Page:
Despite having written several times to EDF to point this out (and even having it confirmed by email) they continue to send letters threatening installation of a prepayment meter via a warrant.

 

Can they obtain such a warrant? Do they have to let me know, is there a court hearing which I can attend?

 

Can they install a prepayment meter at a property where they are no longer the supplier?

Link to post
Share on other sites

Hi CAG

 

Write a Formal Letter of Complaint, mark it as such. Explain what's happened, how they have let you down and what you want them to do.

 

Send it to:-

Vincent de rivaz

Chief Executive Officer

EDF UK

vincent.derivaz@edfenergy.com

 

https://www.ofgem.gov.uk/information-consumers/domestic-consumers/making-enquiry-or-complaint

Link to post
Share on other sites

Hi CAG

 

Write a Formal Letter of Complaint, mark it as such. Explain what's happened, how they have let you down and what you want them to do.

 

Send it to:-

Vincent de rivaz

Chief Executive Officer

EDF UK

vincent.derivaz@edfenergy.com

 

https://www.ofgem.gov.uk/information-consumers/domestic-consumers/making-enquiry-or-complaint

 

Thanks, I will. I already wrote to the Customer Services Director, no reply or effect so far.

Link to post
Share on other sites

Explain that your willing to pay what you owe, but they failed to bill you when they should have, it's their fault, they need to take responsibility, the Back Billing Code states that they need to take responsibility when they fail customers, you should only be asked to pay the last 12 months. Give them a deadline to resolve the matter.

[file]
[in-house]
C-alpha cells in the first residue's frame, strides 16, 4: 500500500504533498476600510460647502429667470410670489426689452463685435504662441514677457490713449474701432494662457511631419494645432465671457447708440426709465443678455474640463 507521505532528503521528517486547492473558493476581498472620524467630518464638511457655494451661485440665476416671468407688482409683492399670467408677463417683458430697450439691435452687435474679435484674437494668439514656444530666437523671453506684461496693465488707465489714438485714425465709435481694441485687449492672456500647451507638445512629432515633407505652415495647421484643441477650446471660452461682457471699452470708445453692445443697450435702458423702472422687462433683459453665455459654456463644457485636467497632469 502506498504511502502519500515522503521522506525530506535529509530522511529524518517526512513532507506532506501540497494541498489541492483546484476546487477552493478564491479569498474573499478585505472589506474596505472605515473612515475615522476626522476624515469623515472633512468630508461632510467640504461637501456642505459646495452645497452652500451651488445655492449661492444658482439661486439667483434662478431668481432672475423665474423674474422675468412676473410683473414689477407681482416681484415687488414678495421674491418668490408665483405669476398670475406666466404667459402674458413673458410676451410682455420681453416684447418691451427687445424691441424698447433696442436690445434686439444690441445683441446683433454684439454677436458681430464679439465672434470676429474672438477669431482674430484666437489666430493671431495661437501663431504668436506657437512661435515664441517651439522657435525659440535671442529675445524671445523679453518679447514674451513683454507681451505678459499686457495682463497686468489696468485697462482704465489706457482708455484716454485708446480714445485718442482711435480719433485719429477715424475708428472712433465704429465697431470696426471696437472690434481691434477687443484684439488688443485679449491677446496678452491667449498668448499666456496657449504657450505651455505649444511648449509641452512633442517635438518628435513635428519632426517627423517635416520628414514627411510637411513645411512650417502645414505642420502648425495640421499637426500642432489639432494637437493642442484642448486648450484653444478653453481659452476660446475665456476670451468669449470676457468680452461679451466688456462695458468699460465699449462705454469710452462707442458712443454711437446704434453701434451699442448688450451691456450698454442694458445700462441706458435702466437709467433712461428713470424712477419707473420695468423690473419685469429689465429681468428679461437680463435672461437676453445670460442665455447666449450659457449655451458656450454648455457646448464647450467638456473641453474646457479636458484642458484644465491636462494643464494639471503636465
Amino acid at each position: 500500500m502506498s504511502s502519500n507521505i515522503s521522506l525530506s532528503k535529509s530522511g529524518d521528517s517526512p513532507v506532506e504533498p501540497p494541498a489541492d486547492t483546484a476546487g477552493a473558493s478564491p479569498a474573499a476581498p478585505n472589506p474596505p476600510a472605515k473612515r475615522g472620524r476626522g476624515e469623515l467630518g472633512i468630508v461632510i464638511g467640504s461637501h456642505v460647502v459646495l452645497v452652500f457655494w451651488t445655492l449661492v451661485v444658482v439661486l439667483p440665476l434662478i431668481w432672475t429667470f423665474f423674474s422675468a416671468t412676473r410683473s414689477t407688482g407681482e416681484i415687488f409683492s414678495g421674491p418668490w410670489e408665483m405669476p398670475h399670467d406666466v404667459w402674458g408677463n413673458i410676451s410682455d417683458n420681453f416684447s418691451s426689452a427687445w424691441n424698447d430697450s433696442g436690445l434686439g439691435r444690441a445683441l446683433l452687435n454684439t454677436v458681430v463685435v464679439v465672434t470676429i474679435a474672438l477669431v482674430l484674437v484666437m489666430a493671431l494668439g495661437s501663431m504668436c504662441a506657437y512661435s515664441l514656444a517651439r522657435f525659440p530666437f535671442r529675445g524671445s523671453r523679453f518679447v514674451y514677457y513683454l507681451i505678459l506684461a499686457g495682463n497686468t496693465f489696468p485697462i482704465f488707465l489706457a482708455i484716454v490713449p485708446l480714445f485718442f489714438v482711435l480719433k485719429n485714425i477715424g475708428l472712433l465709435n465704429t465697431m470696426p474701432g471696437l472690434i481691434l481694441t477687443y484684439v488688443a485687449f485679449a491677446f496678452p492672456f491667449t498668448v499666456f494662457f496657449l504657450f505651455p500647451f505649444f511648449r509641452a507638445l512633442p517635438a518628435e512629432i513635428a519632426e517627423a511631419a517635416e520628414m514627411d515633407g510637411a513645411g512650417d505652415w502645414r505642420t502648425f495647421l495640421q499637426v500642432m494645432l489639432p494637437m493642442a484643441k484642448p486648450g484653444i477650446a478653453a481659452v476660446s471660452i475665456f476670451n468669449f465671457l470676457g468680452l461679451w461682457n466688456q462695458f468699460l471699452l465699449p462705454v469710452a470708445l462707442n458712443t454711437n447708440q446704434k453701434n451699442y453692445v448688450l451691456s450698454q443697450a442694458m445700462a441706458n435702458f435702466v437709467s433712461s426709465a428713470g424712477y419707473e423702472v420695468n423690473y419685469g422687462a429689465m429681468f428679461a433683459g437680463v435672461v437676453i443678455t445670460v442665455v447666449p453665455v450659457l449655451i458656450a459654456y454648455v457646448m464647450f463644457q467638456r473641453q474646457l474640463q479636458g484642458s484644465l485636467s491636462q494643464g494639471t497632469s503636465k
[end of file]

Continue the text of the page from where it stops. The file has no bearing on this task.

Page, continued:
If you need more input just ask.

Link to post
Share on other sites

Explain that your willing to pay what you owe, but they failed to bill you when they should have, it's their fault, they need to take responsibility, the Back Billing Code states that they need to take responsibility when they fail customers, you should only be asked to pay the last 12 months. Give them a deadline to resolve the matter.

 

If you need more input just ask.

 

Thanks, yes, I've done that. They just rang back after about 2 days and said they had 'carried out an investigation' into my complaint and that it was invalid, because the code says the 1-year rule does not apply if they have made attempts to be in touch. They claim they did those by email, a barefaced lie, but of course difficult to disprove.